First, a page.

It’s curious that since Twitter doubled its character count to 280, people have become politer. The latest data shows that 54% more tweets use the word ‘please’ and 22% use the word ‘thank you’, which is probably making customer service more bearable.

Another result from this change is that Twitter isn’t as full of text-speak and abbreviations like ‘Gr8’ – instead 32% more uses of the full word, ‘great’ have been seen. Similarly, ‘before’ rather than ‘b4’ saw an increase of 70%, and the use of ‘sorry’ rather than ‘sry’ increased 31%.

This change in use of language seems to have increased the conversational tone on Twitter – there are far more ‘?’ used, and replies to tweets…welcome back, grammar!!

Having said all this, only 12% of tweets are actually longer than 140 characters, and only 1% have used all 280 characters – so it’s all about feeling like we can expand our use of proper words, not feeling limited, than writing longer tweets.

Some research has been done about how we respond to longer tweets, and whether they’re more ‘successful’ – the result is that there’s barely a discernible difference. Likes were slightly higher, but retweets and impressions much the same.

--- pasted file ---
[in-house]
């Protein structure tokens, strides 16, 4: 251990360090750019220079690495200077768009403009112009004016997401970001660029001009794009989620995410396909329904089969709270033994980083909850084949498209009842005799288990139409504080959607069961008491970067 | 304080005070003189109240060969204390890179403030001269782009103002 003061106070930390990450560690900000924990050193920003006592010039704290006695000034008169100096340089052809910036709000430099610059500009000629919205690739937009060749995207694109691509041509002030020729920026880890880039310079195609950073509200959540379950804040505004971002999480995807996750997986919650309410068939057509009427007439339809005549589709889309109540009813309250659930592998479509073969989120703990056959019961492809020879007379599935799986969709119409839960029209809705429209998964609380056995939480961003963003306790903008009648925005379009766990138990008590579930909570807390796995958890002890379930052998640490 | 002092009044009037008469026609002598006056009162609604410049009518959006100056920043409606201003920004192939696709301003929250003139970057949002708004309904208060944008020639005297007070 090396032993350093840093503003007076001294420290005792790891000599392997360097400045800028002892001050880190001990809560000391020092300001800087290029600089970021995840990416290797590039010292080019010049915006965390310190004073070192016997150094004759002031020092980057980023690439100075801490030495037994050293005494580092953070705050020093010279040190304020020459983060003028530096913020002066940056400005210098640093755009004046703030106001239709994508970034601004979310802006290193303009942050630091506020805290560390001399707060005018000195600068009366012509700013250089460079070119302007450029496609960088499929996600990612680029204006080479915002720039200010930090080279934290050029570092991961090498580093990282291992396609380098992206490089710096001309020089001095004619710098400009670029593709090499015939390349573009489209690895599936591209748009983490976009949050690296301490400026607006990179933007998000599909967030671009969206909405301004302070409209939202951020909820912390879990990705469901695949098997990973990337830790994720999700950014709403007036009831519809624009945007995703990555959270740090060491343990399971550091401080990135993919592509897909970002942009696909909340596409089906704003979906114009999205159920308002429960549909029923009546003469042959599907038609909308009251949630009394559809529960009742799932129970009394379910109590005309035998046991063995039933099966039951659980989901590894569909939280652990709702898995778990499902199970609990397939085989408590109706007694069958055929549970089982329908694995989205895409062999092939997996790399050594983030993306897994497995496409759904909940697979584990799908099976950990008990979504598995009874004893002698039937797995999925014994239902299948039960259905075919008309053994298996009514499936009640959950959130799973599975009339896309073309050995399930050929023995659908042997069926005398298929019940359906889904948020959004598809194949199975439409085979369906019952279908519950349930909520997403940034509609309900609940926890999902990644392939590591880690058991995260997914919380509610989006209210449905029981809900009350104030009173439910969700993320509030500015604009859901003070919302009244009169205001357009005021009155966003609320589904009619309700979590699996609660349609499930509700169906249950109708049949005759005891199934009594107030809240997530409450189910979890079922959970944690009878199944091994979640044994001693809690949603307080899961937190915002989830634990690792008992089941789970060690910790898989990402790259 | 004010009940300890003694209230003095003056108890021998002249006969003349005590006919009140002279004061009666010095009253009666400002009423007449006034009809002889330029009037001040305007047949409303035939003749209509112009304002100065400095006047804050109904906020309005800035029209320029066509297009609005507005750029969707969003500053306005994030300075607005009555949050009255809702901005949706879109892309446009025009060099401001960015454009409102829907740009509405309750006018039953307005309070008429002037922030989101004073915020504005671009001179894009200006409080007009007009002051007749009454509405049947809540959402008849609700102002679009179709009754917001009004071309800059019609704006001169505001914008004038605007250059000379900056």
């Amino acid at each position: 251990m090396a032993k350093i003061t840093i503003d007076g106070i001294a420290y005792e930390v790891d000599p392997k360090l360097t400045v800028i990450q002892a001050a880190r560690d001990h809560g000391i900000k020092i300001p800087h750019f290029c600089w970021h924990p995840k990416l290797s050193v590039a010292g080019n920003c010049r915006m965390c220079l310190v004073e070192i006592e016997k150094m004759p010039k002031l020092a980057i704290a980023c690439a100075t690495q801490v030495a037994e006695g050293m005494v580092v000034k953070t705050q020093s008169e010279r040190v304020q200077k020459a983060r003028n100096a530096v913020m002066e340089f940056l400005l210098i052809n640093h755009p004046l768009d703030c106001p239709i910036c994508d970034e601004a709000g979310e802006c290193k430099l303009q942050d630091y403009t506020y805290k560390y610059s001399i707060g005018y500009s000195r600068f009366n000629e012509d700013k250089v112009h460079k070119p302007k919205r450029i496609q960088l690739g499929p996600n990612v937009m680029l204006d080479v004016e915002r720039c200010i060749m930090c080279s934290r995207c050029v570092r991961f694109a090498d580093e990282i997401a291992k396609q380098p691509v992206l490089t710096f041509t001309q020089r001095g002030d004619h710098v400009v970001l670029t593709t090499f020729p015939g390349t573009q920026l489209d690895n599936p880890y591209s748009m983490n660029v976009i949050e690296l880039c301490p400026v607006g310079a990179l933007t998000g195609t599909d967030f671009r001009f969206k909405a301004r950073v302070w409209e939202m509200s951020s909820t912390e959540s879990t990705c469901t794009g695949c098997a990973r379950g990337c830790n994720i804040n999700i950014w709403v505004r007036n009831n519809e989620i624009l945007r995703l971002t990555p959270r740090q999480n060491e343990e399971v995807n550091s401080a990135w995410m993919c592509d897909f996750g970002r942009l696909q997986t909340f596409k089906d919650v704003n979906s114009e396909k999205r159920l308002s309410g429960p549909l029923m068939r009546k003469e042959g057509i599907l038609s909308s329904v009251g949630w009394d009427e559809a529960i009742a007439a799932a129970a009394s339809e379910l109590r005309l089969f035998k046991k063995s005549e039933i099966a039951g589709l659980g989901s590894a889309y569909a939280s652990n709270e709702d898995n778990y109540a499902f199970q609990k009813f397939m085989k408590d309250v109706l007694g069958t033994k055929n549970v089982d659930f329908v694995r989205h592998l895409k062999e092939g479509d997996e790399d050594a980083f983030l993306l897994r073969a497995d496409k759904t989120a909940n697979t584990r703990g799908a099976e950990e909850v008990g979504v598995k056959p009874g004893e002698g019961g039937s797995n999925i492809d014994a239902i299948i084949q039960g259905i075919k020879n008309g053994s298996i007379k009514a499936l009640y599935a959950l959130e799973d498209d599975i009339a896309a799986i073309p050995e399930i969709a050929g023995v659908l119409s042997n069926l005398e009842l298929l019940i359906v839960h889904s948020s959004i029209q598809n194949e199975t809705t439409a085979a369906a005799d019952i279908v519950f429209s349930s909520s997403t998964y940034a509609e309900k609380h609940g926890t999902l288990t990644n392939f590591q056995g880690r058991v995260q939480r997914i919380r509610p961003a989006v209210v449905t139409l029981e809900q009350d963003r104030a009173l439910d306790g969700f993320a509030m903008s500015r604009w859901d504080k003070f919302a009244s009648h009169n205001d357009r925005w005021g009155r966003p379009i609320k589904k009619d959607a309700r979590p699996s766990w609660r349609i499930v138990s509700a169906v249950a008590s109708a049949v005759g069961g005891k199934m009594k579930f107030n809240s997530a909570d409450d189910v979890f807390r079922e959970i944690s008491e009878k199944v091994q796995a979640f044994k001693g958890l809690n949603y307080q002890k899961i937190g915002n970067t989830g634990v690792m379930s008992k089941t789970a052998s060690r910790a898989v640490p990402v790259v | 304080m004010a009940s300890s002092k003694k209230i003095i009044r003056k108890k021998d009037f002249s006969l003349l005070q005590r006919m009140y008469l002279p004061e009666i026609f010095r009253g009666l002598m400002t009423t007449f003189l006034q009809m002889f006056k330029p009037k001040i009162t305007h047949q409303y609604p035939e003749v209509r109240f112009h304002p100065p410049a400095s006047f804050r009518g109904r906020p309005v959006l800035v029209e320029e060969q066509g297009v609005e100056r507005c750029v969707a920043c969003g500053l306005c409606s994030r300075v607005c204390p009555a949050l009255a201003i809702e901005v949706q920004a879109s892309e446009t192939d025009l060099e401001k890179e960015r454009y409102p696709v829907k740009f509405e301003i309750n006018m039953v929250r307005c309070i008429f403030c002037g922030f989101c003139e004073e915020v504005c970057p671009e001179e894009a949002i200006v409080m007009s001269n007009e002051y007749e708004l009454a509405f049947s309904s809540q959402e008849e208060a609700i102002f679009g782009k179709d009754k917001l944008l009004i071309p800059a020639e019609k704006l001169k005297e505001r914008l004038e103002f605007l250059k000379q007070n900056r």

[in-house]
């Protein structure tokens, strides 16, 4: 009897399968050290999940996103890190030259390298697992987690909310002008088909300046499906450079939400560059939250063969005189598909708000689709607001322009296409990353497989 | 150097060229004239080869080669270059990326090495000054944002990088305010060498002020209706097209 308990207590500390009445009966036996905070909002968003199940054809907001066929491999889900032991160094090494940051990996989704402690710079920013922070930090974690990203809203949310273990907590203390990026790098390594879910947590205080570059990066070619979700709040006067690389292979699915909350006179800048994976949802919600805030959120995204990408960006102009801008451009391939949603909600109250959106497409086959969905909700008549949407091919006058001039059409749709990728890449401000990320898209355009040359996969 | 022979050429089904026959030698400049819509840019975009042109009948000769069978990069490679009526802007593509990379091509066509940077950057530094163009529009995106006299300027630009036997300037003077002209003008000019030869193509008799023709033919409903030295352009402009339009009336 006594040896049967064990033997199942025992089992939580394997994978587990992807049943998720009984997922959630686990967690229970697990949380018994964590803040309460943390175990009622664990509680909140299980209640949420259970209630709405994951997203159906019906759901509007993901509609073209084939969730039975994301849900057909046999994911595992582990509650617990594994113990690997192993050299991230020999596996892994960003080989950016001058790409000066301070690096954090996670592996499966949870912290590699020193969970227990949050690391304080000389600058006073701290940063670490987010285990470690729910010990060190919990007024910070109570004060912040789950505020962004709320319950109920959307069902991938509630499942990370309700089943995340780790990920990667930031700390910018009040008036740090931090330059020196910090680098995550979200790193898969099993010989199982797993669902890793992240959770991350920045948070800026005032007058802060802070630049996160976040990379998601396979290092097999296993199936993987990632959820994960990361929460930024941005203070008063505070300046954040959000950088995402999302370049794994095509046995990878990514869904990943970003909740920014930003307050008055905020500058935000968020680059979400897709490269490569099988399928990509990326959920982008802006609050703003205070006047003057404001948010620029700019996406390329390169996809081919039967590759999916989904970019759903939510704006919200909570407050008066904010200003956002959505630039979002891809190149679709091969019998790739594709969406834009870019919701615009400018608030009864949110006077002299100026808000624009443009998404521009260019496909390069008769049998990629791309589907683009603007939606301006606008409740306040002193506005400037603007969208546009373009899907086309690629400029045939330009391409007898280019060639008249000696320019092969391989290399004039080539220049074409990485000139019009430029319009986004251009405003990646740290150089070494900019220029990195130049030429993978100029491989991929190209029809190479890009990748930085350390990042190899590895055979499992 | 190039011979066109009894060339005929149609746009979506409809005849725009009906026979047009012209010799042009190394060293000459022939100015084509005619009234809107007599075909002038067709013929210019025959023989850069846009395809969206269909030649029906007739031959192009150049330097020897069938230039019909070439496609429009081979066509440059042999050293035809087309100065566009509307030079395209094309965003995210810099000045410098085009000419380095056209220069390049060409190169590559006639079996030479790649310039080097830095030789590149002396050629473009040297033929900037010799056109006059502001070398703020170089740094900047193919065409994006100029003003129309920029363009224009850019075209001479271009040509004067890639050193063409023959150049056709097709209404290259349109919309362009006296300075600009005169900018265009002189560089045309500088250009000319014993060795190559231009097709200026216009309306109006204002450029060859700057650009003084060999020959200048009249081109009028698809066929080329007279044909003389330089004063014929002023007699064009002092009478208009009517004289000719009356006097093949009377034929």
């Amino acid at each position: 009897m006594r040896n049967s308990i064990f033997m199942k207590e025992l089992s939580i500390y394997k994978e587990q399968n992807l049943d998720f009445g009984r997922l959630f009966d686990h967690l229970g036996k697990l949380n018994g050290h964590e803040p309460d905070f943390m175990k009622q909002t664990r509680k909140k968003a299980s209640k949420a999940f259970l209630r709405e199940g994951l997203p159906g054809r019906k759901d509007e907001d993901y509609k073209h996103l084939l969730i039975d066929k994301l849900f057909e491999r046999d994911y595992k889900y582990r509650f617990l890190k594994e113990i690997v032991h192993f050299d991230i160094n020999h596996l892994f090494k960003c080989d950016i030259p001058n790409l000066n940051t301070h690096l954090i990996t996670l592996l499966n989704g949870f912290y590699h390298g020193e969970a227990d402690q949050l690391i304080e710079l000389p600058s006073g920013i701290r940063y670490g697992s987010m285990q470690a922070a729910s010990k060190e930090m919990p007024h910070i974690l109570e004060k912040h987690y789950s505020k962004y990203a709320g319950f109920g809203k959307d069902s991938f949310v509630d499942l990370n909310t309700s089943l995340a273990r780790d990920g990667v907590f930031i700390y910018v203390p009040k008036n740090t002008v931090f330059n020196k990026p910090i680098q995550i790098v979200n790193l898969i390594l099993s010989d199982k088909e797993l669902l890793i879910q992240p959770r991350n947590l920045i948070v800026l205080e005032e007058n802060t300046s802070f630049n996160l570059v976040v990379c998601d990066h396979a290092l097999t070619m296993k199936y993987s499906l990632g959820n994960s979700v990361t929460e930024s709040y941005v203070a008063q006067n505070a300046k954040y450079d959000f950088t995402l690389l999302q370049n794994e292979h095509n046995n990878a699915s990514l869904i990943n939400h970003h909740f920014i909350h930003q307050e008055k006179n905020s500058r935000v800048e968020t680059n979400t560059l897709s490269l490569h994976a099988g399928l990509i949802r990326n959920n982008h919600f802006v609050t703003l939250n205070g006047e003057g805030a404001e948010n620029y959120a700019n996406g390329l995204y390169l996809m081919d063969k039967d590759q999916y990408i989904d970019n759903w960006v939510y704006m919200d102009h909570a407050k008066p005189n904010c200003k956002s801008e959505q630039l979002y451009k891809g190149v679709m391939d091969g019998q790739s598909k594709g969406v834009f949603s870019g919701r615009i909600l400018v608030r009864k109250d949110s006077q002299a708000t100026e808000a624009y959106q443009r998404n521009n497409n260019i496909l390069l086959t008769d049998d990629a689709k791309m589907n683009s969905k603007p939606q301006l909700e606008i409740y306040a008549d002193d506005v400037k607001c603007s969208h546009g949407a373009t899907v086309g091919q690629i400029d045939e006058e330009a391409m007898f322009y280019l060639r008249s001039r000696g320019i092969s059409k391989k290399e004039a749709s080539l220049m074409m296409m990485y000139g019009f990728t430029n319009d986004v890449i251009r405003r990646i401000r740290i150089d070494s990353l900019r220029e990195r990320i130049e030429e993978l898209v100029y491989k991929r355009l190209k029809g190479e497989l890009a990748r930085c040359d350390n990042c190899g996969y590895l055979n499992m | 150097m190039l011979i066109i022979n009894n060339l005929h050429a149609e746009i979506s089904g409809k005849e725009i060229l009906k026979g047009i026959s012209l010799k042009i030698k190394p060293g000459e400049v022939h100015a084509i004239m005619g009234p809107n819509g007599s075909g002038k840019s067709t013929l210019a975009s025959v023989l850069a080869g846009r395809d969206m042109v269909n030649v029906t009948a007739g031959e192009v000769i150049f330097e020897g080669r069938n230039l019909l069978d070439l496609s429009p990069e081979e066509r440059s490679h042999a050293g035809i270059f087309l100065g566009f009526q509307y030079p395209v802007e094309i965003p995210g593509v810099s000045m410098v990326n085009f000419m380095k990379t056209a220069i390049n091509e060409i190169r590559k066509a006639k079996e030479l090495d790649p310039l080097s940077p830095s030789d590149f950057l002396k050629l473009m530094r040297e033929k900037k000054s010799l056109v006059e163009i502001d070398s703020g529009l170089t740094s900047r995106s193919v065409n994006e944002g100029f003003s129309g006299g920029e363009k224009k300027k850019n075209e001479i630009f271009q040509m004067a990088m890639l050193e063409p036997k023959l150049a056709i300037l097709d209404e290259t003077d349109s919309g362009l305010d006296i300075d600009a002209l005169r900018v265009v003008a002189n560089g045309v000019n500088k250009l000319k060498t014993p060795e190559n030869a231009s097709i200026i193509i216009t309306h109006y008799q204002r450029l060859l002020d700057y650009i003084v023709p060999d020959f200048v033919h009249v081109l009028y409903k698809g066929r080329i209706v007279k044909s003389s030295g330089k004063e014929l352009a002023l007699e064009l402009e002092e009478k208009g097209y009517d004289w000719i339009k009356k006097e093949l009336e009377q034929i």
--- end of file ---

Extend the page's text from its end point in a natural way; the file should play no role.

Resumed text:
Ultimately, size doesn’t matter…it really is what you do with it that counts!

Great content within tweets could be around 140 or up to 280 characters, mix it up. Utilise threads to tell a story and for customer service, spend that little longer crafting a personal, polite response. You can also consider the time your audience may have to read or engage, and whether the image or video you’re using means you need less text.

We see threads becoming more popular, they’re more accessible and shareable than blogs, yet able to explain complex and intricate stories. Humour, and wit also plays a part in these!

THIS THREAD has to be one of our favourites…


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